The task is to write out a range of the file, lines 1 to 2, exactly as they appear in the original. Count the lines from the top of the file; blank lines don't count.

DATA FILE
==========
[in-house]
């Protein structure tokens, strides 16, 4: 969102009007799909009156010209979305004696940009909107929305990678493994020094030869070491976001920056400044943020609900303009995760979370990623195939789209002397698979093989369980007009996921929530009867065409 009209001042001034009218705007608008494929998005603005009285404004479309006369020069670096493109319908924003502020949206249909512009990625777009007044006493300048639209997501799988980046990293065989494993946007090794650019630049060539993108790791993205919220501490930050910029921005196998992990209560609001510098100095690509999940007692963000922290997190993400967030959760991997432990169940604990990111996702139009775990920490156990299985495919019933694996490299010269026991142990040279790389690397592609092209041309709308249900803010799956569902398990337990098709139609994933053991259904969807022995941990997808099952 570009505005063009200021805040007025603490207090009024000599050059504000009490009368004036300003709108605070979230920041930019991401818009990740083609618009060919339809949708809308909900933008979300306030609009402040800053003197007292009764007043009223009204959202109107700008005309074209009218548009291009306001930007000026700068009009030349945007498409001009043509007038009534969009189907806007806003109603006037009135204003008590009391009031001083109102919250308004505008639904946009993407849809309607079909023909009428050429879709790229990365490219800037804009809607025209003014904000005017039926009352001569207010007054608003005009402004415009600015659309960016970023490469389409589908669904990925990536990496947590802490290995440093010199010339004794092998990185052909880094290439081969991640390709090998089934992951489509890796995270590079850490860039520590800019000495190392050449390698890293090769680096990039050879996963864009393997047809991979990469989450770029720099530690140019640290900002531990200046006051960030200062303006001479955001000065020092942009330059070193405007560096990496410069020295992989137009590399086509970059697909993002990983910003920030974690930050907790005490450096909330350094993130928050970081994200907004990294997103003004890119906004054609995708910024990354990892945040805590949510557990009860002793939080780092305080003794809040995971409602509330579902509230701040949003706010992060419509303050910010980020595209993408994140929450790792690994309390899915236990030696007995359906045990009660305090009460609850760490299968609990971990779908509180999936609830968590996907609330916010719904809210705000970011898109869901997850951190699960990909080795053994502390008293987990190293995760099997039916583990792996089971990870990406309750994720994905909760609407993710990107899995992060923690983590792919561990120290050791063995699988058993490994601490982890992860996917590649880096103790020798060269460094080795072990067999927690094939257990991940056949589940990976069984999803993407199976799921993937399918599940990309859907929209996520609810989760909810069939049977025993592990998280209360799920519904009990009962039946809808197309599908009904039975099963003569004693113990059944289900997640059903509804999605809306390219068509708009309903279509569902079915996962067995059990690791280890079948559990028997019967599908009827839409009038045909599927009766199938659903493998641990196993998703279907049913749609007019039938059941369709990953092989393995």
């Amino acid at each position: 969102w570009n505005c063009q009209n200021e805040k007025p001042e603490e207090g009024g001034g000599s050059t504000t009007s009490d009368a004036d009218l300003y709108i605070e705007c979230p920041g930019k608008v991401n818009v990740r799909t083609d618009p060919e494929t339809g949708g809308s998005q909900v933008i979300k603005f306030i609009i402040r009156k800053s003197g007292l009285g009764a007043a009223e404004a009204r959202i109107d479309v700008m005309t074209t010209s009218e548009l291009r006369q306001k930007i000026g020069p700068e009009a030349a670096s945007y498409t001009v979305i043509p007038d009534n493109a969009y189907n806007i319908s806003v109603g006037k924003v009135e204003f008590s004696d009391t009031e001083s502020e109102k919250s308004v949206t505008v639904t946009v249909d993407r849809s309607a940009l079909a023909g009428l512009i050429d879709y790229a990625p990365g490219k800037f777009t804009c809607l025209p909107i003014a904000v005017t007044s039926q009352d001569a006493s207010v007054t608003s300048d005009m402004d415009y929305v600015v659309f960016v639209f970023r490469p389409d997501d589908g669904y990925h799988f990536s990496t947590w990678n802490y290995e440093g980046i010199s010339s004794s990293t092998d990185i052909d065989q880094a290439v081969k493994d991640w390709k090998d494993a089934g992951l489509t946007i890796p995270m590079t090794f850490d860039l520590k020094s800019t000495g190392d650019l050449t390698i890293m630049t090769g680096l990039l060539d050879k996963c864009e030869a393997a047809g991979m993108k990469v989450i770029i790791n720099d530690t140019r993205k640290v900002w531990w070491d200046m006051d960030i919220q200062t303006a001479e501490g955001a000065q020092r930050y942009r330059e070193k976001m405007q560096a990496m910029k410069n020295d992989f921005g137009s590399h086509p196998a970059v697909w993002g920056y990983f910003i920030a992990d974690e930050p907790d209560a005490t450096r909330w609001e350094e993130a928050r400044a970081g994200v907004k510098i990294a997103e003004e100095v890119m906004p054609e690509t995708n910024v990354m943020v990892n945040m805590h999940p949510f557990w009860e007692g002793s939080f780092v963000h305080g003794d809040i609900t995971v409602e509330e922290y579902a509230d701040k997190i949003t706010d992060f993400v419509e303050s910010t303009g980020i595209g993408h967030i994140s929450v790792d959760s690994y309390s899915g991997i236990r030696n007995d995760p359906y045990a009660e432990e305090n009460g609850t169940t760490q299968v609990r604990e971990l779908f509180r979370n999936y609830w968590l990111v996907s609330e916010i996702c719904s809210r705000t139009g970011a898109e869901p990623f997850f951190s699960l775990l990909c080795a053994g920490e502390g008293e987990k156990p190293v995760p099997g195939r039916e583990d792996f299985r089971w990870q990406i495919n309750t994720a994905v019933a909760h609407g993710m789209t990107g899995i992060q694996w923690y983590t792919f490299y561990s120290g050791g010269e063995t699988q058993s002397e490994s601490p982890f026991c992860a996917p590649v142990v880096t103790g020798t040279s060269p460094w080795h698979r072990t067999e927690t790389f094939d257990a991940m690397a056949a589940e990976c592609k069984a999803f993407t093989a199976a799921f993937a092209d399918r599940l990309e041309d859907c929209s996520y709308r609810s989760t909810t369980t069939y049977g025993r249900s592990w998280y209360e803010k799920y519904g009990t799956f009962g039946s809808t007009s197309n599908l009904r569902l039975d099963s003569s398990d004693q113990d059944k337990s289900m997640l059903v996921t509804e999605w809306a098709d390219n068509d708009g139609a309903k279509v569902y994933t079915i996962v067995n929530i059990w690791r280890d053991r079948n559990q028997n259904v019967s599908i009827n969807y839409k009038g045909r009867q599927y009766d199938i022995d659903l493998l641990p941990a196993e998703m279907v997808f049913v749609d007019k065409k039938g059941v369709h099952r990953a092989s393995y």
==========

[in-house]
């Protein structure tokens, strides 16, 4: 969102009007799909009156010209979305004696940009909107929305990678493994020094030869070491976001920056400044943020609900303009995760979370990623195939789209002397698979093989369980007009996921929530009867065409 009209001042001034009218705007608008494929998005603005009285404004479309006369020069670096493109319908924003502020949206249909512009990625777009007044006493300048639209997501799988980046990293065989494993946007090794650019630049060539993108790791993205919220501490930050910029921005196998992990209560609001510098100095690509999940007692963000922290997190993400967030959760991997432990169940604990990111996702139009775990920490156990299985495919019933694996490299010269026991142990040279790389690397592609092209041309709308249900803010799956569902398990337990098709139609994933053991259904969807022995941990997808099952 570009505005063009200021805040007025603490207090009024000599050059504000009490009368004036300003709108605070979230920041930019991401818009990740083609618009060919339809949708809308909900933008979300306030609009402040800053003197007292009764007043009223009204959202109107700008005309074209009218548009291009306001930007000026700068009009030349945007498409001009043509007038009534969009189907806007806003109603006037009135204003008590009391009031001083109102919250308004505008639904946009993407849809309607079909023909009428050429879709790229990365490219800037804009809607025209003014904000005017039926009352001569207010007054608003005009402004415009600015659309960016970023490469389409589908669904990925990536990496947590802490290995440093010199010339004794092998990185052909880094290439081969991640390709090998089934992951489509890796995270590079850490860039520590800019000495190392050449390698890293090769680096990039050879996963864009393997047809991979990469989450770029720099530690140019640290900002531990200046006051960030200062303006001479955001000065020092942009330059070193405007560096990496410069020295992989137009590399086509970059697909993002990983910003920030974690930050907790005490450096909330350094993130928050970081994200907004990294997103003004890119906004054609995708910024990354990892945040805590949510557990009860002793939080780092305080003794809040995971409602509330579902509230701040949003706010992060419509303050910010980020595209993408994140929450790792690994309390899915236990030696007995359906045990009660305090009460609850760490299968609990971990779908509180999936609830968590996907609330916010719904809210705000970011898109869901997850951190699960990909080795053994502390008293987990190293995760099997039916583990792996089971990870990406309750994720994905909760609407993710990107899995992060923690983590792919561990120290050791063995699988058993490994601490982890992860996917590649880096103790020798060269460094080795072990067999927690094939257990991940056949589940990976069984999803993407199976799921993937399918599940990309859907929209996520609810989760909810069939049977025993592990998280209360799920519904009990009962039946809808197309599908009904039975099963003569004693113990059944289900997640059903509804999605809306390219068509708009309903279509569902079915996962067995059990690791280890079948559990028997019967599908009827839409009038045909599927009766199938659903493998641990196993998703279907049913749609007019039938059941369709990953092989393995």